An honest assessment would be that most philosophers, especially academic ones, engage in ‘philosophical activities’ primarily out of a desire for social status; a primitive motivation. This motivation is evidenced when philosophers come to think that following formal styles and academic standards is more important than the life-impact of their work.

Perhaps no one can escape the motivation of social status in their philosophical pursuits. If that be the case, at least the philosopher should be honest in recognising it. They should attend more of their writings to the pursuit of social status (e.g. as Aristotle did as part of pursuit of the Good Life), rather than pursuing itself by way of pretentious talk on topics not related to it (in the social status game of academic publishing) and having no impact on how we live our lives.

Aboriginal philosophy: lessons to be had

July 5, 2009

Aboriginal Philosophy:

In contemporary times, in the context of ongoing colonisation, we tend to measure other cultures against the lifestyles and values of the modern capitalist consumer societies. An alternative would be to measure the worth of societies and their philosophical bases by considering their longevity. A feature of many early civilisations is that they have sealed their own doom by an exploitation of the natural environment.{1} By contrast, Aboriginal civilisation has been notable for its survival over at least 80,000 years.

The key to this survival lies in Aboriginal philosophy, expressed in religious practice that has been paramount in peoples’ day-to-day lives, informing all their actions. For any human society: ” religion represents a symbolic view of people and their universe which regulates their actions, supports them in crisis, orders their lives, gives their actions meaning and validity – it represents their conception of the world” (Eckerman 1995)

Reading this article makes you think of how shallow and defective Western philosophy/mythology is in regards to meeting the demands and constraints of our society and environment. We do not have a philosophy of life that will see us last; we barely have a philosophy of life at all. It is a safe bet that our civilisation (modern capitalist consumer) won’t be around for as long as that of Australian Aborigines. Yet, us moderns still tend to look down on such civilisations with derision. Our values are very messed up.

Trolls and literary theory

July 4, 2009

The troll dismisses authorial intent in determining interpretation. They judge themself the sole authority on the meaning of their target’s words. These words will be selectively deconstructed and misconstrued in order to fit in with the troll’s preconceived notions. The last thing the troll intends is to engage people to better understand their viewpoint. The troll brings a dogmatic (and often kooky)  ideology to the discussion, and all parties must come around to supporting it. To question the veracity of the troll’s claims is a grave sin and offence, and puts the other party’s character into question.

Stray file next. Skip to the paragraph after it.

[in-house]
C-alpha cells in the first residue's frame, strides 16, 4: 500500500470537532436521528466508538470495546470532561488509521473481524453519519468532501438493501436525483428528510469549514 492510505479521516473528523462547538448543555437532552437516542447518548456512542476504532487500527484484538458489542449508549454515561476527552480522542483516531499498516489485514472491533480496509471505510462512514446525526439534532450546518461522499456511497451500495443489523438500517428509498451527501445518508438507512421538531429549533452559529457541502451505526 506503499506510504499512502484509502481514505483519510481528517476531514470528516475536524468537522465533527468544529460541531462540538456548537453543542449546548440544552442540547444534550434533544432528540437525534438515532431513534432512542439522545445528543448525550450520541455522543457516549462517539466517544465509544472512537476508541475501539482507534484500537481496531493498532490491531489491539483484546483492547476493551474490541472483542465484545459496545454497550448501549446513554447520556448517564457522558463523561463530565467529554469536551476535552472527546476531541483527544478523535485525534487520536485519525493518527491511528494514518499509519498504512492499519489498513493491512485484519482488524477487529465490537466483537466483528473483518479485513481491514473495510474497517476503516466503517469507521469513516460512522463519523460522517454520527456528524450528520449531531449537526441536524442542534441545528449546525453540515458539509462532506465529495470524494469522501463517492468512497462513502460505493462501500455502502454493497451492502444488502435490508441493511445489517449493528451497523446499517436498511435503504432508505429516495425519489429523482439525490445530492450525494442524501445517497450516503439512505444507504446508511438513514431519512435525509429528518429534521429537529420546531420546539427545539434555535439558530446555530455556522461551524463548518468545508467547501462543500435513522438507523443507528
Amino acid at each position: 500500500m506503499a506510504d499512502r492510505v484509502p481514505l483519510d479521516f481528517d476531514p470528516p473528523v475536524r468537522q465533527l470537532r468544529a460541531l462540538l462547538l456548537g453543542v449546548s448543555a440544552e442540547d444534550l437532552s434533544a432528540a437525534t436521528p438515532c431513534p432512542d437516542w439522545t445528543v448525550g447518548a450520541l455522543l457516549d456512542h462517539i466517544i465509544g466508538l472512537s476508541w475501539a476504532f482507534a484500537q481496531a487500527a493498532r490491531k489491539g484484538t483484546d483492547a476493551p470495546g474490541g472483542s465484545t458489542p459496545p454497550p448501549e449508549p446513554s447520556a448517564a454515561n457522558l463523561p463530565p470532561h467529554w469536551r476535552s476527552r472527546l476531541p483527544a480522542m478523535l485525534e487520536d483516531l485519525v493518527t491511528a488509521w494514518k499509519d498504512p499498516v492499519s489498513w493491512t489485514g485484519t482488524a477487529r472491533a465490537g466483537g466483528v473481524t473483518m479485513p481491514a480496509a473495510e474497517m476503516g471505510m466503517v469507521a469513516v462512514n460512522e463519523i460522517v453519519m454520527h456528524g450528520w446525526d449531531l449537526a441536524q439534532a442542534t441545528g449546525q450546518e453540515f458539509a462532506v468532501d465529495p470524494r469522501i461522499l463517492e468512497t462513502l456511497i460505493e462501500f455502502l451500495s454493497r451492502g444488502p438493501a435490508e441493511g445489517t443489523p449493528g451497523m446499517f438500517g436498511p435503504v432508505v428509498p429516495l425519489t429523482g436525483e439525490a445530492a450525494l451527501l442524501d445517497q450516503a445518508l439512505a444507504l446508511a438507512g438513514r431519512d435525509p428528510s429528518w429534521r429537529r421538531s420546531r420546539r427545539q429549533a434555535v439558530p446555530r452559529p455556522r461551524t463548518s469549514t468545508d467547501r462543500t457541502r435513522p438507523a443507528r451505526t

The troll believes that the world not seeing itself their way is an injustice. To them, the other party is offensive and they are the victim. Any derogatory behaviour from them should therefore be justified and overlooked.  The troll doesn’t see how their pathetic ego and absurd expectations leads to their anti-social behaviour. The troll wants desparately to assert themself above others in order to cover over their negative self-image.

People don’t seek out trolls in order to listen them, so the troll has to approach others, for example on blogs such as this. The troll thinks they are successful if they are seen to vanguish the other party in ad hominem attacks. The troll never succeeds however, because they have ignored something important: authorial intent. No blog author intends for the troll to be the authority on interpreting what the author’s words mean. Troll posts may be humoured for a while, but if they persist, become repetitive, boring and tiresome, and distract from what the author wants to say, they will be deleted.

Pity the poor troll?

Subject, verb and object: all in the mind

July 4, 2009

Psyblog states:

It seems likely that this left to right bias has its roots in language (although not everyone agrees, cf. Chatterjee, 2001). Evidence for this comes from people who speak languages written from right to left like Arabic or Urdu who, sure enough, display the same bias, but in the opposite direction.

There is another left to right bias in the basic syntax of language: the vast majority of languages describe events in the order subject, verb, object (with the notable exception of the passive tense).

Together these two facts mean we not only look to the left first, but we also expect the subject to be on the left, and the object to its right. Subjects are by definition active ‘do-ers’ while objects are the passive receivers of the do-ers’ actions.

With the metaphysical notion of time, we have constructed the concepts of causation, subject, action/force, and object. Objectivity (‘what’)  is supposedly represented by the sciences, whereas subjectivity (‘how’) is the domain of personal interpretation and relation. While Hume took an axe to causation, Nietzsche blew up the roots of these distinctions with dynamite, declaring that objectivity itself is but a subjective misinterpretation that we cannot live without. Pragmatists such as John Dewey and William James deflated the whole bloated philosophical tradition of ontology and epistemology, and focused on what mattered most, namely human needs. I follow in their footsteps and maintain that we should use these categories wisely.

We see ourselves (subject) as acting on the world (object) in time. We therefore assume that we are agents with ‘free will’. From a utilitarian viewpoint this is best. However, it may shadow the way in which the world acts on us. We may not recognise how culture can dominate our decisions and actions, and in such moments we are not truly free. We may become slaves to our narrow-minded way of viewing the world.

Philosophy, such as that from Hume and Nietzsche, can set you free, but you have to be ready for the initally uncomfortable journey. Your cherished assumptions will be exposed as dogma, your values will be overhauled, and you will be left in the wilderness for a while. But then you can go back into the world and create your own meanings and values on a solid foundation. In doing so you will experience the joy of a free spirit.